Earlier this year, California Governor Jerry Brown made history when he appointed UCLA Law alumnus Paul Lo to the Merced County Superior Court Bench. Lo, who will be sworn in this Friday, will be the nation’s first Hmong American judge.
Said Karin Wang of Asian Americans Advancing Justice back in Januaryto the UCLA Daily Bruin:
“It is both historic and inspirational to have the nation’s first Hmong American judge in California’s Central Valley, which is home to one of the nation’s largest Hmong populations,” Wang said.
Merced currently has the fifth highest Hmong American population in the United States, according to the 2010 U.S. Census.
Lo immigrated to the United States in 1979 as a non-English speaking immigrant at age 11 as refugees from the Vietnam War. Lo’s family grew up poor and on welfare, but Lo was spurred by a high school teacher to pursue a career in law to help support the Hmong American community.
Lo was admitted to the State Bar of California in 1994 and has been a solo legal practitioner since 2003, according to State Bar records. He earned his bachelor’s degree from the University of California at Davis and his law degree from the University of California at Los Angeles School of Law.
Lo spoke no English when he came to the United States at the age of 11, but eventually mastered the language, working hard through school, college and law school.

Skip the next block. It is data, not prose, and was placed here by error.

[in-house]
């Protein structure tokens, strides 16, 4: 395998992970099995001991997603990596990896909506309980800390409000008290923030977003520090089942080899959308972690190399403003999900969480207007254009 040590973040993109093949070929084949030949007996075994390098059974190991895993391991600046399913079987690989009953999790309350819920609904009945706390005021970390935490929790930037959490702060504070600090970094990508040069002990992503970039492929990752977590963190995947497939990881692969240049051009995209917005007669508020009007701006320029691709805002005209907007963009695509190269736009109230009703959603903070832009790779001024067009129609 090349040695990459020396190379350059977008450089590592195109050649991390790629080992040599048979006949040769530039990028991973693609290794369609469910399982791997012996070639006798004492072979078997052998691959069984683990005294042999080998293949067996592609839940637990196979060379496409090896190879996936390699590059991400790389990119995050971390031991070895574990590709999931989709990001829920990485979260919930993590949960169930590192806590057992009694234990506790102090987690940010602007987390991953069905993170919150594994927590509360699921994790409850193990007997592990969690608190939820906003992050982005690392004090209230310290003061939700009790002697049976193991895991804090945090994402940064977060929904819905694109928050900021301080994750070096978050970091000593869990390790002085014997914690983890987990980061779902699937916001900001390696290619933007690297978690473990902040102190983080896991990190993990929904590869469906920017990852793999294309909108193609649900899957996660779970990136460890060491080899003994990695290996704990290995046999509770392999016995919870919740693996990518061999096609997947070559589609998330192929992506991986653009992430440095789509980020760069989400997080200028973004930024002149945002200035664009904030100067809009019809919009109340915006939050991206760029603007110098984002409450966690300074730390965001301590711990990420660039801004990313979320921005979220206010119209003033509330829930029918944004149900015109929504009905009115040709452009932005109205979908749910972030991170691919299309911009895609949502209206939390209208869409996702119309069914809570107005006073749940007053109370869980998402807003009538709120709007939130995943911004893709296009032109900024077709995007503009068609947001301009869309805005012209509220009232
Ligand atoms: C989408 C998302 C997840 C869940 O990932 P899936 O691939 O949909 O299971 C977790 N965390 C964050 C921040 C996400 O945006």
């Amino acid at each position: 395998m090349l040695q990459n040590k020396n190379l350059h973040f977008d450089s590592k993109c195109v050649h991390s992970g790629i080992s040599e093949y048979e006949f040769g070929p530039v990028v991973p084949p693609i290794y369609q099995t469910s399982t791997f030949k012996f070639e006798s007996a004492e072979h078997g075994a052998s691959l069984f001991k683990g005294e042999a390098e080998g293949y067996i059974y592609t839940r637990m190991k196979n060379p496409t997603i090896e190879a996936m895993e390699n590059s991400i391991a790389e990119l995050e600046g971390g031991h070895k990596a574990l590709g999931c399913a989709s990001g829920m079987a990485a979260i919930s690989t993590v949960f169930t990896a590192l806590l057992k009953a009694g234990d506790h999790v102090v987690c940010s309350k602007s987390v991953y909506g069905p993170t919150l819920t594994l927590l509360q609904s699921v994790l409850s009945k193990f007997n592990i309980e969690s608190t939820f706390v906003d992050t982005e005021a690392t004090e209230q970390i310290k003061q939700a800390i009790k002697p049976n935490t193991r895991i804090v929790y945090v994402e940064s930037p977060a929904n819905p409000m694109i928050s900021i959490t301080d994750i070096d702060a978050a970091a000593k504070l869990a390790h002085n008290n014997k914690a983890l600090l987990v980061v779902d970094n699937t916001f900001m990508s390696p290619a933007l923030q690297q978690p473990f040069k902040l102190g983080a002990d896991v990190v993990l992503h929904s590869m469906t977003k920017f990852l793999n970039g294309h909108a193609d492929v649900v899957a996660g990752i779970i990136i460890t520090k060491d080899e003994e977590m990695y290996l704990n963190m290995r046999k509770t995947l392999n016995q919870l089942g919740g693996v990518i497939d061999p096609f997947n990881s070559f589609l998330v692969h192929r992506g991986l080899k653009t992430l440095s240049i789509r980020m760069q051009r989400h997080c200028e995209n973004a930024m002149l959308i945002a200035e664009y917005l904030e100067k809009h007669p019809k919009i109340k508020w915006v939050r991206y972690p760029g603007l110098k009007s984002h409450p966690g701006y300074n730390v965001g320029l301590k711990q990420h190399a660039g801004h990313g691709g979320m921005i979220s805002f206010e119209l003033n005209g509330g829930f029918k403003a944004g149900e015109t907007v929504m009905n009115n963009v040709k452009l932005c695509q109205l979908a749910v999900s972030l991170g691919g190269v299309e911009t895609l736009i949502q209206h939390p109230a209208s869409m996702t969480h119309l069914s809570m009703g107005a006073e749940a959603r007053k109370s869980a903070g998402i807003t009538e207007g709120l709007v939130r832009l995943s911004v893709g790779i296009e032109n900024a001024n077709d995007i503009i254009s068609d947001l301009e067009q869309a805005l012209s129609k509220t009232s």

He said he appreciates the appointment’s historic relevance, but said it wouldn’t change “the person I am now.”
“I think a lot of people in the Hmong community are very proud of it, but I’m equally excited for the opportunity to serve this community, this town,” Lo said.
Lo’s appointment not only contributes to increasing diversity on the bench in California but also elevates a dedicated community advocate, who has devoted his life towards improving legal rights for Hmong Americans, an often over-looked and marginalized ethnic group within the Asian American community. Although Asian Americans remain underrepresented in state and federal judiciaries, Lo’s appointment is an important step forward.
“(Lo) provides needed diversity for our bench. Our bench is starting to look like the population,” said Judge Brian McCabe of the Merced County Superior Court, who worked with Lo as partners in the same firm.
“My true passion to go into law was to be an advocate for the Hmong community,” he said.
The public is invited to attend Lo’s swearing-in ceremony this Friday, which will take place at 4pm at the Art Kamanger Centre at the Merced Theatre, 301 Main St.